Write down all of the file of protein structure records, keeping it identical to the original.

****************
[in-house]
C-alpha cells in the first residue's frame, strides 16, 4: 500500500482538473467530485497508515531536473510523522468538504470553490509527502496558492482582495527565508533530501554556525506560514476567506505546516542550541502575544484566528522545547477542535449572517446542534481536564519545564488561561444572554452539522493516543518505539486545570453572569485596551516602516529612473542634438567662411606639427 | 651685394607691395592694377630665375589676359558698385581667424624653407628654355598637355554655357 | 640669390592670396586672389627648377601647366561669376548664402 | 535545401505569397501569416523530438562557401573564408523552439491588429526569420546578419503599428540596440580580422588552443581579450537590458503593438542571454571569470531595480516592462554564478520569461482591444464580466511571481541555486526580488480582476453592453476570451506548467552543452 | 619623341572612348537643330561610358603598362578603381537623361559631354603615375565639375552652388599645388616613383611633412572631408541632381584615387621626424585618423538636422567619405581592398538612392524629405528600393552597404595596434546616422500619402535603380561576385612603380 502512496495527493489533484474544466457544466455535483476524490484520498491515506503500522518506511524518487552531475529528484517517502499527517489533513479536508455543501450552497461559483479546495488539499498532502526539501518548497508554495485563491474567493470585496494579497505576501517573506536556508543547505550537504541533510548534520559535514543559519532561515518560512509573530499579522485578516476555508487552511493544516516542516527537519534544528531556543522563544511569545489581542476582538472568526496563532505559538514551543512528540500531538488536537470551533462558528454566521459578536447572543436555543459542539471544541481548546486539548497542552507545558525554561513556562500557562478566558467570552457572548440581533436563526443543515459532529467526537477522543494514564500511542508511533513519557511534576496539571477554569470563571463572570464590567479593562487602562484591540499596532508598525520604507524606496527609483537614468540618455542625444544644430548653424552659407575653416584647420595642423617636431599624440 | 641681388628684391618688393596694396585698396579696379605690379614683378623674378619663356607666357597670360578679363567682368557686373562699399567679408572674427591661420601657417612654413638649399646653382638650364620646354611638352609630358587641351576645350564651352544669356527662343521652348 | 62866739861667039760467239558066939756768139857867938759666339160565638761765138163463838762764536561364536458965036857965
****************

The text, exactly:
[in-house]
C-alpha cells in the first residue's frame, strides 16, 4: 500500500482538473467530485497508515531536473510523522468538504470553490509527502496558492482582495527565508533530501554556525506560514476567506505546516542550541502575544484566528522545547477542535449572517446542534481536564519545564488561561444572554452539522493516543518505539486545570453572569485596551516602516529612473542634438567662411606639427 | 651685394607691395592694377630665375589676359558698385581667424624653407628654355598637355554655357 | 640669390592670396586672389627648377601647366561669376548664402 | 535545401505569397501569416523530438562557401573564408523552439491588429526569420546578419503599428540596440580580422588552443581579450537590458503593438542571454571569470531595480516592462554564478520569461482591444464580466511571481541555486526580488480582476453592453476570451506548467552543452 | 619623341572612348537643330561610358603598362578603381537623361559631354603615375565639375552652388599645388616613383611633412572631408541632381584615387621626424585618423538636422567619405581592398538612392524629405528600393552597404595596434546616422500619402535603380561576385612603380 502512496495527493489533484474544466457544466455535483476524490484520498491515506503500522518506511524518487552531475529528484517517502499527517489533513479536508455543501450552497461559483479546495488539499498532502526539501518548497508554495485563491474567493470585496494579497505576501517573506536556508543547505550537504541533510548534520559535514543559519532561515518560512509573530499579522485578516476555508487552511493544516516542516527537519534544528531556543522563544511569545489581542476582538472568526496563532505559538514551543512528540500531538488536537470551533462558528454566521459578536447572543436555543459542539471544541481548546486539548497542552507545558525554561513556562500557562478566558467570552457572548440581533436563526443543515459532529467526537477522543494514564500511542508511533513519557511534576496539571477554569470563571463572570464590567479593562487602562484591540499596532508598525520604507524606496527609483537614468540618455542625444544644430548653424552659407575653416584647420595642423617636431599624440 | 641681388628684391618688393596694396585698396579696379605690379614683378623674378619663356607666357597670360578679363567682368557686373562699399567679408572674427591661420601657417612654413638649399646653382638650364620646354611638352609630358587641351576645350564651352544669356527662343521652348 | 62866739861667039760467239558066939756768139857867938759666339160565638761765138163463838762764536561364536458965036857965